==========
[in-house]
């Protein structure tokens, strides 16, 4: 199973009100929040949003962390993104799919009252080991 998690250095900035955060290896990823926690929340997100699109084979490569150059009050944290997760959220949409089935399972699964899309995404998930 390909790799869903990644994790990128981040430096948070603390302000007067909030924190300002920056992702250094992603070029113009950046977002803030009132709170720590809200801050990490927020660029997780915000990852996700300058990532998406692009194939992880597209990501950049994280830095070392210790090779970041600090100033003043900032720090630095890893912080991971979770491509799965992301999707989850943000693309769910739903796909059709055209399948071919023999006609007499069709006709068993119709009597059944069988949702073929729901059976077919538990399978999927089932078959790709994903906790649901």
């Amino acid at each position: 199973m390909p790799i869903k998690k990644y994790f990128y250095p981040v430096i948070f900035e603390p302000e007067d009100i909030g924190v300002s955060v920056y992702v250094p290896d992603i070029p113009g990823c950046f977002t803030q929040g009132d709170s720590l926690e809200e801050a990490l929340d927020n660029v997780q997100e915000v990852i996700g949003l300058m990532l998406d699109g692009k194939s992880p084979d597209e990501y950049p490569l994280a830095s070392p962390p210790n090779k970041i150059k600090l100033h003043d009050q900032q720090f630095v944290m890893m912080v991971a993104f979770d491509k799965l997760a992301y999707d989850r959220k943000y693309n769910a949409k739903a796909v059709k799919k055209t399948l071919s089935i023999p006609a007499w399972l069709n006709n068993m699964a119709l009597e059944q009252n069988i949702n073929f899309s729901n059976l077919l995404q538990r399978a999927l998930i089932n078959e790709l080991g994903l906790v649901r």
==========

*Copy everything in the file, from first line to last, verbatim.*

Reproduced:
[in-house]
């Protein structure tokens, strides 16, 4: 199973009100929040949003962390993104799919009252080991 998690250095900035955060290896990823926690929340997100699109084979490569150059009050944290997760959220949409089935399972699964899309995404998930 390909790799869903990644994790990128981040430096948070603390302000007067909030924190300002920056992702250094992603070029113009950046977002803030009132709170720590809200801050990490927020660029997780915000990852996700300058990532998406692009194939992880597209990501950049994280830095070392210790090779970041600090100033003043900032720090630095890893912080991971979770491509799965992301999707989850943000693309769910739903796909059709055209399948071919023999006609007499069709006709068993119709009597059944069988949702073929729901059976077919538990399978999927089932078959790709994903906790649901």
């Amino acid at each position: 199973m390909p790799i869903k998690k990644y994790f990128y250095p981040v430096i948070f900035e603390p302000e007067d009100i909030g924190v300002s955060v920056y992702v250094p290896d992603i070029p113009g990823c950046f977002t803030q929040g009132d709170s720590l926690e809200e801050a990490l929340d927020n660029v997780q997100e915000v990852i996700g949003l300058m990532l998406d699109g692009k194939s992880p084979d597209e990501y950049p490569l994280a830095s070392p962390p210790n090779k970041i150059k600090l100033h003043d009050q900032q720090f630095v944290m890893m912080v991971a993104f979770d491509k799965l997760a992301y999707d989850r959220k943000y693309n769910a949409k739903a796909v059709k799919k055209t399948l071919s089935i023999p006609a007499w399972l069709n006709n068993m699964a119709l009597e059944q009252n069988i949702n073929f899309s729901n059976l077919l995404q538990r399978a999927l998930i089932n078959e790709l080991g994903l906790v649901r």